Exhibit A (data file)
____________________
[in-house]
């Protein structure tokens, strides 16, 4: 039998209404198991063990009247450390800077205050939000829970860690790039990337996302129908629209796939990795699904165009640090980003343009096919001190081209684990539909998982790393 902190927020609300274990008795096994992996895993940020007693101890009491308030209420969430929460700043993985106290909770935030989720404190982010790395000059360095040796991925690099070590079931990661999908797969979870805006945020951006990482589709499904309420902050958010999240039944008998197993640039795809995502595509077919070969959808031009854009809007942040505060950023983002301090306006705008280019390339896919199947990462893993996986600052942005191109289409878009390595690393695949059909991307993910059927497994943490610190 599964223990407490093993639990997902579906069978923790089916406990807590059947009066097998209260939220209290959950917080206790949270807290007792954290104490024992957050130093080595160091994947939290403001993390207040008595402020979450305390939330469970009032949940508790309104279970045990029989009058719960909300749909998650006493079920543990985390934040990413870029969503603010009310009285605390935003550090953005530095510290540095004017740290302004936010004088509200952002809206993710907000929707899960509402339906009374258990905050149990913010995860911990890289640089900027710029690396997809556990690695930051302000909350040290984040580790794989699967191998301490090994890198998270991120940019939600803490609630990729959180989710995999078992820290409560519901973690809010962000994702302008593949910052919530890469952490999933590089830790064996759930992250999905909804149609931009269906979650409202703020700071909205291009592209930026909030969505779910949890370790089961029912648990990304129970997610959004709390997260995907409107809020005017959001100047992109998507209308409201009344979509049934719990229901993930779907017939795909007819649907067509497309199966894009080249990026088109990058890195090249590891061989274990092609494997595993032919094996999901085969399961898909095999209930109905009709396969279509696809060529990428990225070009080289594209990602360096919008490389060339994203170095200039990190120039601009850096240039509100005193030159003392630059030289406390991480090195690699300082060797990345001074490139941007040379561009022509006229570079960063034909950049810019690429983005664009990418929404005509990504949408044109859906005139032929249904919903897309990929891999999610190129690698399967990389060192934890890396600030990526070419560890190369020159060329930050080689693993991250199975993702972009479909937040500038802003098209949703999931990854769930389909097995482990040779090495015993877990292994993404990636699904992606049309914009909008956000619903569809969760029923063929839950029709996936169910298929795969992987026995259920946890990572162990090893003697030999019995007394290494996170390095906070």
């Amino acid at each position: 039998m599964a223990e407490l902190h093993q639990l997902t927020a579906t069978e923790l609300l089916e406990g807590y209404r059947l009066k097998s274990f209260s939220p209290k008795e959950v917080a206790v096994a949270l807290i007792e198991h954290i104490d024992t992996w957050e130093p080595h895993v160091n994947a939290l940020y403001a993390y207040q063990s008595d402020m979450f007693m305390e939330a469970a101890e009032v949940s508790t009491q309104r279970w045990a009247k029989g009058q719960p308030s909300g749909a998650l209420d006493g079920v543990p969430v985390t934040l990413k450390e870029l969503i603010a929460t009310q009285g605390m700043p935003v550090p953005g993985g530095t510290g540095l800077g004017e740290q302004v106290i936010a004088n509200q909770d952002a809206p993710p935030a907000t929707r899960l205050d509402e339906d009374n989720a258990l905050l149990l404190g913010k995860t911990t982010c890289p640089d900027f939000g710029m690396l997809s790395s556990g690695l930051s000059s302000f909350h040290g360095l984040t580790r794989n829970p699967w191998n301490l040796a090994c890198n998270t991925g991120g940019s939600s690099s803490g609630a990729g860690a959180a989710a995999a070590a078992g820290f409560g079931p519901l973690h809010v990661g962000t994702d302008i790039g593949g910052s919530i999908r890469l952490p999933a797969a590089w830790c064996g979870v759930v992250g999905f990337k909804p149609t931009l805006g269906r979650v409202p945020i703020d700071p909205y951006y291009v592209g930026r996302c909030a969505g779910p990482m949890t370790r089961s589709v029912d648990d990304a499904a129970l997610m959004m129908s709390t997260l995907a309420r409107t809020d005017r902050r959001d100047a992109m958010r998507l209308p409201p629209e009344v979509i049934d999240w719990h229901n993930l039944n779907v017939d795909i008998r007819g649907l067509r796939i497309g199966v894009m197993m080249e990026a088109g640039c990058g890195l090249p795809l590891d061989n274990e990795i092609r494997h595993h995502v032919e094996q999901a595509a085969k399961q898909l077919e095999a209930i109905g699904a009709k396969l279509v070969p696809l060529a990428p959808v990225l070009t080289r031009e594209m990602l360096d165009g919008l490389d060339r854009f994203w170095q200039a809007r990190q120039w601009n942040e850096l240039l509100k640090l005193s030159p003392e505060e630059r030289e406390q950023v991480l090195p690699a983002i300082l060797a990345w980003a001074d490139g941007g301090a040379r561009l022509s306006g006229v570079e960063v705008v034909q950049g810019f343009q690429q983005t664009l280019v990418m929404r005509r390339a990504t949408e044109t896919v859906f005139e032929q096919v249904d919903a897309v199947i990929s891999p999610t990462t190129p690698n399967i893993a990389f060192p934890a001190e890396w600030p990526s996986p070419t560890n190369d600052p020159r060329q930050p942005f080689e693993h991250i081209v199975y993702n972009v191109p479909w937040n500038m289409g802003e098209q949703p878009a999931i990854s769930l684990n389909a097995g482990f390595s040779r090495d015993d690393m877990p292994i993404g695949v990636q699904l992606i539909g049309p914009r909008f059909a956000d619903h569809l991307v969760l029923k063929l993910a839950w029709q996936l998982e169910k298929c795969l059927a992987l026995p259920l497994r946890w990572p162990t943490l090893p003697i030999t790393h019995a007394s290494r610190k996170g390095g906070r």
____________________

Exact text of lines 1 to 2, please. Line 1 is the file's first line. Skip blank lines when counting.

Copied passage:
[in-house]
């Protein structure tokens, strides 16, 4: 039998209404198991063990009247450390800077205050939000829970860690790039990337996302129908629209796939990795699904165009640090980003343009096919001190081209684990539909998982790393 902190927020609300274990008795096994992996895993940020007693101890009491308030209420969430929460700043993985106290909770935030989720404190982010790395000059360095040796991925690099070590079931990661999908797969979870805006945020951006990482589709499904309420902050958010999240039944008998197993640039795809995502595509077919070969959808031009854009809007942040505060950023983002301090306006705008280019390339896919199947990462893993996986600052942005191109289409878009390595690393695949059909991307993910059927497994943490610190 599964223990407490093993639990997902579906069978923790089916406990807590059947009066097998209260939220209290959950917080206790949270807290007792954290104490024992957050130093080595160091994947939290403001993390207040008595402020979450305390939330469970009032949940508790309104279970045990029989009058719960909300749909998650006493079920543990985390934040990413870029969503603010009310009285605390935003550090953005530095510290540095004017740290302004936010004088509200952002809206993710907000929707899960509402339906009374258990905050149990913010995860911990890289640089900027710029690396997809556990690695930051302000909350040290984040580790794989699967191998301490090994890198998270991120940019939600803490609630990729959180989710995999078992820290409560519901973690809010962000994702302008593949910052919530890469952490999933590089830790064996759930992250999905909804149609931009269906979650409202703020700071909205291009592209930026909030969505779910949890370790089961029912648990990304129970997610959004709390997260995907409107809020005017959001100047992109998507209308409201009344979509049934719990229901993930779907017939795909007819649907067509497309199966894009080249990026088109990058890195090249590891061989274990092609494997595993032919094996999901085969399961898909095999209930109905009709396969279509696809060529990428990225070009080289594209990602360096919008490389060339994203170095200039990190120039601009850096240039509100005193030159003392630059030289406390991480090195690699300082060797990345001074490139941007040379561009022509006229570079960063034909950049810019690429983005664009990418929404005509990504949408044109859906005139032929249904919903897309990929891999999610190129690698399967990389060192934890890396600030990526070419560890190369020159060329930050080689693993991250199975993702972009479909937040500038802003098209949703999931990854769930389909097995482990040779090495015993877990292994993404990636699904992606049309914009909008956000619903569809969760029923063929839950029709996936169910298929795969992987026995259920946890990572162990090893003697030999019995007394290494996170390095906070």